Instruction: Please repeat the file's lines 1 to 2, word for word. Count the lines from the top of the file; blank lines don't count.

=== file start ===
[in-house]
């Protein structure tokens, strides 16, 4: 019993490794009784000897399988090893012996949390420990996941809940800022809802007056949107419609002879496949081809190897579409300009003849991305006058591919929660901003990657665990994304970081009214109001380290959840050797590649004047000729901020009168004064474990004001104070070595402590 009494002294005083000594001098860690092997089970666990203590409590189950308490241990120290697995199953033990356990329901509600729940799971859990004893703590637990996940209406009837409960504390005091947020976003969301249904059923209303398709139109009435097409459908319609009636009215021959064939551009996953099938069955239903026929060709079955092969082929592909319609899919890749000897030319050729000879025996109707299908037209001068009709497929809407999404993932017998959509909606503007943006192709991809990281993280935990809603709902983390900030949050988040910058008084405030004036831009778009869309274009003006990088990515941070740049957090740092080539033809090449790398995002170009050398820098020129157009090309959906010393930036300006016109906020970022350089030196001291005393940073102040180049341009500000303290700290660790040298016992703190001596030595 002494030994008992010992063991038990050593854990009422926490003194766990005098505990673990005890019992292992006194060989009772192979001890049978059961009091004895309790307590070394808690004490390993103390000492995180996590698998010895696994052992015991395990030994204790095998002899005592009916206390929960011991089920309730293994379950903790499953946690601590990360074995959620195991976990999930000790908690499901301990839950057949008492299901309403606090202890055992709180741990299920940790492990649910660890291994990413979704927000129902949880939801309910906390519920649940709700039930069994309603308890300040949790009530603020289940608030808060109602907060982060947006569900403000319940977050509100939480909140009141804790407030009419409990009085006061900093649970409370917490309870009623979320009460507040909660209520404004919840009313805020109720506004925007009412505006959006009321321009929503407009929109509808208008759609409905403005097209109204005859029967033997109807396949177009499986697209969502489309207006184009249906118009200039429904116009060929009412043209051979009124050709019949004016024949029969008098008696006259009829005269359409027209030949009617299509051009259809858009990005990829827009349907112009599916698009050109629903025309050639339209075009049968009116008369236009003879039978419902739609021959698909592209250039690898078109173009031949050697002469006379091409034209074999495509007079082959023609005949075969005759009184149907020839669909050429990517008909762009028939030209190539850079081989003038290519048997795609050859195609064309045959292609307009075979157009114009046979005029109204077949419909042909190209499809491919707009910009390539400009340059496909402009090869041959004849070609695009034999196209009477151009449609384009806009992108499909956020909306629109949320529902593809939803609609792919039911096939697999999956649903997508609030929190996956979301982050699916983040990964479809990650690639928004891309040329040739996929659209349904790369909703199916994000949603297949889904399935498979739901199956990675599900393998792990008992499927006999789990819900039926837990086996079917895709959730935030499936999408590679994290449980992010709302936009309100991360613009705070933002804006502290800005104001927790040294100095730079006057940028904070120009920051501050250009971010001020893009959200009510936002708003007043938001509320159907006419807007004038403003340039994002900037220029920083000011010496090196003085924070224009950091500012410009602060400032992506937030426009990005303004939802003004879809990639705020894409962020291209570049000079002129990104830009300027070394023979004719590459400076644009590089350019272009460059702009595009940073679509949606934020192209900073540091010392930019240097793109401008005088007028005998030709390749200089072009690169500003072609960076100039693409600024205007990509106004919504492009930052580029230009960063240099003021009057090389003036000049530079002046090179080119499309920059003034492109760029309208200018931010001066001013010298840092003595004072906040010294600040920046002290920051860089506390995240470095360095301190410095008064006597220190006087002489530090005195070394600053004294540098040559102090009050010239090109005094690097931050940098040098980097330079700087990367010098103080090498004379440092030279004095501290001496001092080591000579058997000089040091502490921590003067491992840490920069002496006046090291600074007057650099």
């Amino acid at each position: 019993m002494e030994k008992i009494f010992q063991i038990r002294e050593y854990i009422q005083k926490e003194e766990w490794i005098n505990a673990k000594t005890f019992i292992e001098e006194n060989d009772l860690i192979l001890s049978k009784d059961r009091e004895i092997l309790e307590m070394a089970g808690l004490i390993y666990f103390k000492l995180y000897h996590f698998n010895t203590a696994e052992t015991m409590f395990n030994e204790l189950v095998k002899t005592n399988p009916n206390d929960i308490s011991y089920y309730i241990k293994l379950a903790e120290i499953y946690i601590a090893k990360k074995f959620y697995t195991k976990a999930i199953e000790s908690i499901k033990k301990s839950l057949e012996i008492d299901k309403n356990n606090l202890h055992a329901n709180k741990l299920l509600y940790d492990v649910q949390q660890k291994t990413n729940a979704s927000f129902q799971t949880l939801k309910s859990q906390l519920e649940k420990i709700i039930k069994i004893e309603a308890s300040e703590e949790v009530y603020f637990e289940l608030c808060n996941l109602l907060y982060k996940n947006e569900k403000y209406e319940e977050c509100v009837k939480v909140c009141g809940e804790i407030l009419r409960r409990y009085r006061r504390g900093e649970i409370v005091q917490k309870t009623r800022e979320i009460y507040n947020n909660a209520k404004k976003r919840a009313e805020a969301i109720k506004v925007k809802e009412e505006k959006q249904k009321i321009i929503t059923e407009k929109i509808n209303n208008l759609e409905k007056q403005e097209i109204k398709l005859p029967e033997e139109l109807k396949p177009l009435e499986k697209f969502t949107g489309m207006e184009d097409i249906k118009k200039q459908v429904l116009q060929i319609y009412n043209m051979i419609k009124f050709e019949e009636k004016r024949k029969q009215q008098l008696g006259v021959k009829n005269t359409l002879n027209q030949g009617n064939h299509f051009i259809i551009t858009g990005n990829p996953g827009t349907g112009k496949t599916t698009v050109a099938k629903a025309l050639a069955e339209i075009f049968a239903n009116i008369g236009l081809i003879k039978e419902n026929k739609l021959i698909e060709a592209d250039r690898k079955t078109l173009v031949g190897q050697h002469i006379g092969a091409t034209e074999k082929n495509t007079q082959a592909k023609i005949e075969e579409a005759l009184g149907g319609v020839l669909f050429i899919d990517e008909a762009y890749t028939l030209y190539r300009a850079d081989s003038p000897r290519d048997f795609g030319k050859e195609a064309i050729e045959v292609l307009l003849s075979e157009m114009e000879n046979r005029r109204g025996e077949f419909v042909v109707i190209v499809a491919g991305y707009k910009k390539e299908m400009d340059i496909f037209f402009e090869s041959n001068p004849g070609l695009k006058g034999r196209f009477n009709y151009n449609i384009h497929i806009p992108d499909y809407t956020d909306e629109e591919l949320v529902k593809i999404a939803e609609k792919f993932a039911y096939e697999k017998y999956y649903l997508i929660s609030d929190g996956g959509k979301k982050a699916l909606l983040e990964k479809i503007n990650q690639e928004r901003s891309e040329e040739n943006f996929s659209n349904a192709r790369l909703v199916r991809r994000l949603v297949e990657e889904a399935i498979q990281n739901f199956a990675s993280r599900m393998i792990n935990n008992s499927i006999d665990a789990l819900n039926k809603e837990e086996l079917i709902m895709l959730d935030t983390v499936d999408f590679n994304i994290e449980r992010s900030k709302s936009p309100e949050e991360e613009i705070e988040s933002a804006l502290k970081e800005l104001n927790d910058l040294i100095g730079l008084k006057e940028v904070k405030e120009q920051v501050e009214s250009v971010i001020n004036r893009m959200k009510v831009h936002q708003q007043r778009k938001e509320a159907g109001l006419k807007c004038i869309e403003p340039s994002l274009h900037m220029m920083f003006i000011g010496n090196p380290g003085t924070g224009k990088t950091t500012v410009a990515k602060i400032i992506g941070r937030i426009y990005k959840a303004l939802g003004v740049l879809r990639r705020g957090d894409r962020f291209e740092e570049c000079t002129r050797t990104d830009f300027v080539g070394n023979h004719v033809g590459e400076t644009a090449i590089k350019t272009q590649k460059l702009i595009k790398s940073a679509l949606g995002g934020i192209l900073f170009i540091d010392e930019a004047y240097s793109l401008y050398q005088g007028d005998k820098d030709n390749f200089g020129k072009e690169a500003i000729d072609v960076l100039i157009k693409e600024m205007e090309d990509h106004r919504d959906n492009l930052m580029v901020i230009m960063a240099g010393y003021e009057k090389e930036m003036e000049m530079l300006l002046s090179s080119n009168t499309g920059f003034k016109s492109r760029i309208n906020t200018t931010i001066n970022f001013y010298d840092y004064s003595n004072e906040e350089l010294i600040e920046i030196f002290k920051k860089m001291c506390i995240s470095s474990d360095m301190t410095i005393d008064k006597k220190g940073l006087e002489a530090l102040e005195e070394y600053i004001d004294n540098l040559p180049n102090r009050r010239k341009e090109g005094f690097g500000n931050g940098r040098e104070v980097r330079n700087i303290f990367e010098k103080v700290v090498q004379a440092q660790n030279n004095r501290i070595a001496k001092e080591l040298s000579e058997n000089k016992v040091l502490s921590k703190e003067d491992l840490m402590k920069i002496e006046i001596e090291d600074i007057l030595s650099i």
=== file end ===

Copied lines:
[in-house]
């Protein structure tokens, strides 16, 4: 019993490794009784000897399988090893012996949390420990996941809940800022809802007056949107419609002879496949081809190897579409300009003849991305006058591919929660901003990657665990994304970081009214109001380290959840050797590649004047000729901020009168004064474990004001104070070595402590 009494002294005083000594001098860690092997089970666990203590409590189950308490241990120290697995199953033990356990329901509600729940799971859990004893703590637990996940209406009837409960504390005091947020976003969301249904059923209303398709139109009435097409459908319609009636009215021959064939551009996953099938069955239903026929060709079955092969082929592909319609899919890749000897030319050729000879025996109707299908037209001068009709497929809407999404993932017998959509909606503007943006192709991809990281993280935990809603709902983390900030949050988040910058008084405030004036831009778009869309274009003006990088990515941070740049957090740092080539033809090449790398995002170009050398820098020129157009090309959906010393930036300006016109906020970022350089030196001291005393940073102040180049341009500000303290700290660790040298016992703190001596030595 002494030994008992010992063991038990050593854990009422926490003194766990005098505990673990005890019992292992006194060989009772192979001890049978059961009091004895309790307590070394808690004490390993103390000492995180996590698998010895696994052992015991395990030994204790095998002899005592009916206390929960011991089920309730293994379950903790499953946690601590990360074995959620195991976990999930000790908690499901301990839950057949008492299901309403606090202890055992709180741990299920940790492990649910660890291994990413979704927000129902949880939801309910906390519920649940709700039930069994309603308890300040949790009530603020289940608030808060109602907060982060947006569900403000319940977050509100939480909140009141804790407030009419409990009085006061900093649970409370917490309870009623979320009460507040909660209520404004919840009313805020109720506004925007009412505006959006009321321009929503407009929109509808208008759609409905403005097209109204005859029967033997109807396949177009499986697209969502489309207006184009249906118009200039429904116009060929009412043209051979009124050709019949004016024949029969008098008696006259009829005269359409027209030949009617299509051009259809858009990005990829827009349907112009599916698009050109629903025309050639339209075009049968009116008369236009003879039978419902739609021959698909592209250039690898078109173009031949050697002469006379091409034209074999495509007079082959023609005949075969005759009184149907020839669909050429990517008909762009028939030209190539850079081989003038290519048997795609050859195609064309045959292609307009075979157009114009046979005029109204077949419909042909190209499809491919707009910009390539400009340059496909402009090869041959004849070609695009034999196209009477151009449609384009806009992108499909956020909306629109949320529902593809939803609609792919039911096939697999999956649903997508609030929190996956979301982050699916983040990964479809990650690639928004891309040329040739996929659209349904790369909703199916994000949603297949889904399935498979739901199956990675599900393998792990008992499927006999789990819900039926837990086996079917895709959730935030499936999408590679994290449980992010709302936009309100991360613009705070933002804006502290800005104001927790040294100095730079006057940028904070120009920051501050250009971010001020893009959200009510936002708003007043938001509320159907006419807007004038403003340039994002900037220029920083000011010496090196003085924070224009950091500012410009602060400032992506937030426009990005303004939802003004879809990639705020894409962020291209570049000079002129990104830009300027070394023979004719590459400076644009590089350019272009460059702009595009940073679509949606934020192209900073540091010392930019240097793109401008005088007028005998030709390749200089072009690169500003072609960076100039693409600024205007990509106004919504492009930052580029230009960063240099003021009057090389003036000049530079002046090179080119499309920059003034492109760029309208200018931010001066001013010298840092003595004072906040010294600040920046002290920051860089506390995240470095360095301190410095008064006597220190006087002489530090005195070394600053004294540098040559102090009050010239090109005094690097931050940098040098980097330079700087990367010098103080090498004379440092030279004095501290001496001092080591000579058997000089040091502490921590003067491992840490920069002496006046090291600074007057650099």